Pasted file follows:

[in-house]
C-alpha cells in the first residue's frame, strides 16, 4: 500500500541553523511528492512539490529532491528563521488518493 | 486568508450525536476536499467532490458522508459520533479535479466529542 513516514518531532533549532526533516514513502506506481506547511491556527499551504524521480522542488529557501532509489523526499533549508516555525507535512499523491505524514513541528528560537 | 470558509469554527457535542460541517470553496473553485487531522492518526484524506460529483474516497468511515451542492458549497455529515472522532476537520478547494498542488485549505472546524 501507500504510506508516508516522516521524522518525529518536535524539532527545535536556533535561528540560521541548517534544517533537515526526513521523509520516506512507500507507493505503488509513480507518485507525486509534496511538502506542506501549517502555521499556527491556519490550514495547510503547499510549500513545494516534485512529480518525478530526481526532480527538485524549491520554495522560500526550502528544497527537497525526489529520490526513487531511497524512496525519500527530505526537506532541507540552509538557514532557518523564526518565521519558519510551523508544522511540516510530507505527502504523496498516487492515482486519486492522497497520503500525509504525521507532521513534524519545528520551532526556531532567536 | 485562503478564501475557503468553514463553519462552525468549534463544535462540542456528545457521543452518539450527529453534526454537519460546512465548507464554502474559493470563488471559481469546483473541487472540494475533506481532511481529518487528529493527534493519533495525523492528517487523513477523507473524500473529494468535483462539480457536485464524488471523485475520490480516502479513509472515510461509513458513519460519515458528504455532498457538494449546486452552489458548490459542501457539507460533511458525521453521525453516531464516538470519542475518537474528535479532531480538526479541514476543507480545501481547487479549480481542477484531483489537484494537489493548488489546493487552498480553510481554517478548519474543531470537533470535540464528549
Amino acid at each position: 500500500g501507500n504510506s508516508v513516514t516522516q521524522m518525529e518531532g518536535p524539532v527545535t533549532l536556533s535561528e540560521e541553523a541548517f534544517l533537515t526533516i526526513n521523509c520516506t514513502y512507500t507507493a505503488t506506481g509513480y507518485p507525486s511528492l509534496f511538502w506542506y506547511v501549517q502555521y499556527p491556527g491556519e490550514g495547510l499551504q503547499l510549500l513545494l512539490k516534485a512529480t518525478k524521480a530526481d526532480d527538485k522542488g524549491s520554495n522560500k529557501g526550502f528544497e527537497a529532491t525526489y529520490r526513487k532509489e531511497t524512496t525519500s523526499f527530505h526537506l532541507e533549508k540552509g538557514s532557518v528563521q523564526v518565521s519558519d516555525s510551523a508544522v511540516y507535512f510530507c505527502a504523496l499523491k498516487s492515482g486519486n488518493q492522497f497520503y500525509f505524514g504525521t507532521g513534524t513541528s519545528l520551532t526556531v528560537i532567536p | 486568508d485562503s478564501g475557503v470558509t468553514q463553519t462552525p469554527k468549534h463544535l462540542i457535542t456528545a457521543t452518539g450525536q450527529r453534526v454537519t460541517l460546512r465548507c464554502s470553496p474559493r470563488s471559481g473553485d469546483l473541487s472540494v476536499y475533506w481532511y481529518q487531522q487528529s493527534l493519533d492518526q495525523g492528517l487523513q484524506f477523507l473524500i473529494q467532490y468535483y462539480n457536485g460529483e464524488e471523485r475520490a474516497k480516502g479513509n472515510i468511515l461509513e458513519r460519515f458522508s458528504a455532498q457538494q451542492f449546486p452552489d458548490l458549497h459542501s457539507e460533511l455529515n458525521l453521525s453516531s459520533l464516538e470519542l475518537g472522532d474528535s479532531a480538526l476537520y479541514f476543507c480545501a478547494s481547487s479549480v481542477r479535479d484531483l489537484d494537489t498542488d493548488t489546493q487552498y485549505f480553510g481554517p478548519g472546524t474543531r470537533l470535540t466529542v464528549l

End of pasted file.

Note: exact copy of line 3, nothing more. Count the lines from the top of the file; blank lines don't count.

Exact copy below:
Amino acid at each position: 500500500g501507500n504510506s508516508v513516514t516522516q521524522m518525529e518531532g518536535p524539532v527545535t533549532l536556533s535561528e540560521e541553523a541548517f534544517l533537515t526533516i526526513n521523509c520516506t514513502y512507500t507507493a505503488t506506481g509513480y507518485p507525486s511528492l509534496f511538502w506542506y506547511v501549517q502555521y499556527p491556527g491556519e490550514g495547510l499551504q503547499l510549500l513545494l512539490k516534485a512529480t518525478k524521480a530526481d526532480d527538485k522542488g524549491s520554495n522560500k529557501g526550502f528544497e527537497a529532491t525526489y529520490r526513487k532509489e531511497t524512496t525519500s523526499f527530505h526537506l532541507e533549508k540552509g538557514s532557518v528563521q523564526v518565521s519558519d516555525s510551523a508544522v511540516y507535512f510530507c505527502a504523496l499523491k498516487s492515482g486519486n488518493q492522497f497520503y500525509f505524514g504525521t507532521g513534524t513541528s519545528l520551532t526556531v528560537i532567536p | 486568508d485562503s478564501g475557503v470558509t468553514q463553519t462552525p469554527k468549534h463544535l462540542i457535542t456528545a457521543t452518539g450525536q450527529r453534526v454537519t460541517l460546512r465548507c464554502s470553496p474559493r470563488s471559481g473553485d469546483l473541487s472540494v476536499y475533506w481532511y481529518q487531522q487528529s493527534l493519533d492518526q495525523g492528517l487523513q484524506f477523507l473524500i473529494q467532490y468535483y462539480n457536485g460529483e464524488e471523485r475520490a474516497k480516502g479513509n472515510i468511515l461509513e458513519r460519515f458522508s458528504a455532498q457538494q451542492f449546486p452552489d458548490l458549497h459542501s457539507e460533511l455529515n458525521l453521525s453516531s459520533l464516538e470519542l475518537g472522532d474528535s479532531a480538526l476537520y479541514f476543507c480545501a478547494s481547487s479549480v481542477r479535479d484531483l489537484d494537489t498542488d493548488t489546493q487552498y485549505f480553510g481554517p478548519g472546524t474543531r470537533l470535540t466529542v464528549l